Aristotle’s observation that ‘The whole is greater than the sum of its parts’ is as true today as it was in the days of classical Greece. Blenheim Strategic Partners is built on an already successful partnership, between Blenheim Estate and Vanderbilt Strategic Ltd. Its launch this month formalises the partnership, enabling Blenheim Strategic Partners to function as a land promoter and masterplanner which offers a joined up model.

Partnerships are at the heart of this model, specifically in the opportunity for the landowner to remain involved throughout the development process as a long-term partner. In doing so the landowner not only derives added value and enhanced returns but can ensure that their legacy informs the character of the resulting new community.

Furthermore, partnerships can provide solutions to universal problems, often resulting in uncalculatable benefits. And they have never been more relevant than in the universal fight against climate change.

Of the many environmental initiatives taking place at Blenheim, tree planting is one of the most important. The imperative is unquestionable. Research shows that changes to the way in which rural land is managed can deliver up to 37% of the emissions reductions needed globally by 2030. 77 million tonnes of carbon are already stored in long-established woodland: approximately equivalent to the annual carbon emissions from in every home in the UK. Significantly increasing tree planting, creates the greatest chance of meeting net zero.

In one of the largest woodland schemes to date, Blenheim is working in close partnership with Morgan Sindall Group plc and Cotswolds-based forestry company, Nicholsons. Together we are planting over 270,000 trees in nine new local woodlands. The project will be delivered with Grown in Britain, which will audit the many benefits that arise from the project, and the Forest Canopy Foundation, which will measure the ‘natural capital’ and demonstrate the benefit of investment.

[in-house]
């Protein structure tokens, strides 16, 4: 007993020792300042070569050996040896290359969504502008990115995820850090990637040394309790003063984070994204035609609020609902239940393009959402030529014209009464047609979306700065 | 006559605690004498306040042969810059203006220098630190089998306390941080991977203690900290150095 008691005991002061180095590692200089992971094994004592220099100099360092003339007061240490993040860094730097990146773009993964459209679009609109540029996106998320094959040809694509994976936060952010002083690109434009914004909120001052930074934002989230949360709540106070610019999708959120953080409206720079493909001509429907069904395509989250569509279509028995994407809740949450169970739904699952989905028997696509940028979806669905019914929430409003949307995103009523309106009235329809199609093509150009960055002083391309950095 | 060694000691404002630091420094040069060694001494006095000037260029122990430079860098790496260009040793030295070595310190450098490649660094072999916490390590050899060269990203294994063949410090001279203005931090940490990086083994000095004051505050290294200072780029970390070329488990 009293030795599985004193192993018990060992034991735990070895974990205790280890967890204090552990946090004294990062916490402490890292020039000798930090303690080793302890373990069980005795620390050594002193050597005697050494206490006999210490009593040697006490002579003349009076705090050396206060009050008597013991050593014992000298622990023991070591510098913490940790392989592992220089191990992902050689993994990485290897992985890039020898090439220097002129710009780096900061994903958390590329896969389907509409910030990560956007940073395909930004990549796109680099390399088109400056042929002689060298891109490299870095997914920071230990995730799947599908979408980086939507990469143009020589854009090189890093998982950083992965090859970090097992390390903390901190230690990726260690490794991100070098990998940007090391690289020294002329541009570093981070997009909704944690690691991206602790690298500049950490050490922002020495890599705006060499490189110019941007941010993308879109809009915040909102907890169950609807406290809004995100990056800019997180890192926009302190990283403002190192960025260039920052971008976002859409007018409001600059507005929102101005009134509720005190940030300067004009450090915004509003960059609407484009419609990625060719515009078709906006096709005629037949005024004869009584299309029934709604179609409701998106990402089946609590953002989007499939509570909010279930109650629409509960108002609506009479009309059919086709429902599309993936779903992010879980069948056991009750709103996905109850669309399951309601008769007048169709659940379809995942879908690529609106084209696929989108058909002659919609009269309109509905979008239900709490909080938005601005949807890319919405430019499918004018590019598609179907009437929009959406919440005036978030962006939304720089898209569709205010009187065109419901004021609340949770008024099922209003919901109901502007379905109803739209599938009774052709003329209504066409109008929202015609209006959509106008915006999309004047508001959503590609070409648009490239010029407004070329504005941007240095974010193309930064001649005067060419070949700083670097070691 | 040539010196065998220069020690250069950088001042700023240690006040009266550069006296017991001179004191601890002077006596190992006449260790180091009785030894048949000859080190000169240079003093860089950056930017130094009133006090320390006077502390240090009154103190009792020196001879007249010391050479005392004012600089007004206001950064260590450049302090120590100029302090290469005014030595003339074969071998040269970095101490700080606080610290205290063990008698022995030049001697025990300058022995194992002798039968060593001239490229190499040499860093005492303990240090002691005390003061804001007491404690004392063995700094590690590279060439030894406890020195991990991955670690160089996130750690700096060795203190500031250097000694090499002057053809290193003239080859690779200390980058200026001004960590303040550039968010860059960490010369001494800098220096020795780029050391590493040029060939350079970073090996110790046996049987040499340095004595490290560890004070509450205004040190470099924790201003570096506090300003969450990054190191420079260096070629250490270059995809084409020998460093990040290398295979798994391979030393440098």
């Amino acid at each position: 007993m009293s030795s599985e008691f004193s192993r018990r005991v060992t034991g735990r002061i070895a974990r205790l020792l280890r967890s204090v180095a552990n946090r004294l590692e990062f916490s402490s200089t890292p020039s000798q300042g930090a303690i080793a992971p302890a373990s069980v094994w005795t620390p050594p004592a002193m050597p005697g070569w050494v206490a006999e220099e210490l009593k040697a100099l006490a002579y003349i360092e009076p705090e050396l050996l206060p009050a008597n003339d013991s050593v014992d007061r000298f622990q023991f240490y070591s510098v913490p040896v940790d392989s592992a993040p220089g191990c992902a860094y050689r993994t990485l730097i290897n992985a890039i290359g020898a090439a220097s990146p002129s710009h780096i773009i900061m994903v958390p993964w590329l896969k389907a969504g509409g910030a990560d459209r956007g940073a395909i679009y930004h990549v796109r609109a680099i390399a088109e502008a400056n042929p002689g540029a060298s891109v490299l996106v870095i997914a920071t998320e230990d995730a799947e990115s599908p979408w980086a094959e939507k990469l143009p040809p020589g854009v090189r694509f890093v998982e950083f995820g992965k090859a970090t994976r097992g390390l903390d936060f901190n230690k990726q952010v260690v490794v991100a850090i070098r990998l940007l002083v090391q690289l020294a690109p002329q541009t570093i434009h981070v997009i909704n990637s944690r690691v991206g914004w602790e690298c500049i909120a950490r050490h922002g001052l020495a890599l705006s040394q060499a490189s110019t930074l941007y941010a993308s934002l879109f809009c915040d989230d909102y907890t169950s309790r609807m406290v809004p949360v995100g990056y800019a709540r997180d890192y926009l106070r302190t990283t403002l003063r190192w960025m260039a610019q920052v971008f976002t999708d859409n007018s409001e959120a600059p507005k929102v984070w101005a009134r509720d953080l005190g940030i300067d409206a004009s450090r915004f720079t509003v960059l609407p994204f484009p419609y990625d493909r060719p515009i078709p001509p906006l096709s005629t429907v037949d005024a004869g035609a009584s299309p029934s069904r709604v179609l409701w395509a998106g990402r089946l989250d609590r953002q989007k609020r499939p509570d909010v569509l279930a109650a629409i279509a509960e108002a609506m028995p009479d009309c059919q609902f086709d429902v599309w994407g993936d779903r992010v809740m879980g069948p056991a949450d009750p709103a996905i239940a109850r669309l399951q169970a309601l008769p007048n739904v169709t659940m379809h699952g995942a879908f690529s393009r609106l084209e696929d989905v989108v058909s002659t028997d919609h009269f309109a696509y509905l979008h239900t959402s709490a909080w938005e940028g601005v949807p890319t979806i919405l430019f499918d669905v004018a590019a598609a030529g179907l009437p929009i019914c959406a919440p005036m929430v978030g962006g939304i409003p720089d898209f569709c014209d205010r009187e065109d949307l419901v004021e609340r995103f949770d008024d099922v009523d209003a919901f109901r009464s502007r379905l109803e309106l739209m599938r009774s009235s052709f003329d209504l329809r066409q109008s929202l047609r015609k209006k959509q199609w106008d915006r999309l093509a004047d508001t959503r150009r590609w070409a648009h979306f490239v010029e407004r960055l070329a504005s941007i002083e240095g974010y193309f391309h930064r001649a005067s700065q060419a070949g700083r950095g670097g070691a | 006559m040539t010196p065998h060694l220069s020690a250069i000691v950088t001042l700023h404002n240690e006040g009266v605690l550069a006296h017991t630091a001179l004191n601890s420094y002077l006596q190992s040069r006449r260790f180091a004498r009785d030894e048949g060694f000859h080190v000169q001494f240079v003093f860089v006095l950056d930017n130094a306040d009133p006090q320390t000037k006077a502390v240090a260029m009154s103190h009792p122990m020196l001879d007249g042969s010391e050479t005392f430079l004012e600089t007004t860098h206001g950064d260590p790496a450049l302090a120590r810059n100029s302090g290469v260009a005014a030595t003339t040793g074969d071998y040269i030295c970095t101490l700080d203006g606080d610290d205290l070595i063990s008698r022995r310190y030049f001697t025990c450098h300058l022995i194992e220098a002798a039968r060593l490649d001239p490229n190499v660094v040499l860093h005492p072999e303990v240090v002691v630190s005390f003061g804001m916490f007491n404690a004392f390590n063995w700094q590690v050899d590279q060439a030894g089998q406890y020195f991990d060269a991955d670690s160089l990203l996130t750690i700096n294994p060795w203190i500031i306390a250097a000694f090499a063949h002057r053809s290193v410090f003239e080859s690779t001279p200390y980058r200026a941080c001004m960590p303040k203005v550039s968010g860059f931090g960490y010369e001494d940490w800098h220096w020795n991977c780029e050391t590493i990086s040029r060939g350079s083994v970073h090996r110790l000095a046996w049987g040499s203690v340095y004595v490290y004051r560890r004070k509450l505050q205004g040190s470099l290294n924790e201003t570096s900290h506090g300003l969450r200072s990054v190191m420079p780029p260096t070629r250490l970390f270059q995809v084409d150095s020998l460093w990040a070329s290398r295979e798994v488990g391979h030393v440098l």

Our project is about much more than carbon off-setting: it’s about creating both the imperative and the means for others to do so. Increasingly Blenheim Strategic Partners will be working with landowners nationwide in creating sustainable new communities. Therefore we can utilise the experience gained to integrate woodlands into communities, both urban and rural, throughout the country.

The link between the corporate world and local specialists demonstrates the true potential of partnerships.

Furthermore, our many initiatives connected to nature schemes have seen us work with local charities, schools and community groups. From dog walking to fetes; from woodlands to parkland, ‘the great outdoors’ provides a unique opportunity for people to get together in heathy and inspiring surroundings. And informal partnerships such as these are what healthy communities are made of.

One of the significant benefits of the work with Morgan Sindall - which was described by Oxford University’s Professor of Biodiversity as demonstrating, ‘An understanding of the need for considered, long-term thinking around our woodlands and an appreciation of the crucial role they play in creating spaces that contribute to creating natural capital and enhancing human wellbeing’- enables us to deliver what is best for the landowner, the community and of course the environment.

The project also demonstrates the importance of legacy: while it will have an immediate impact in terms of biodiversity, flood mitigation, water filtration, and cleaner water, it will also sequester 22,000 tonnes of carbon over the longer term – potentially thousands of years.

Morgan Sindall has demonstrated long-term commitment in undertaking a 25-year programme with Blenheim. In future, we hope to undertake similar equally transformative approaches elsewhere in the country - enabling the universal goal of net zero to be met through the power of partnerships.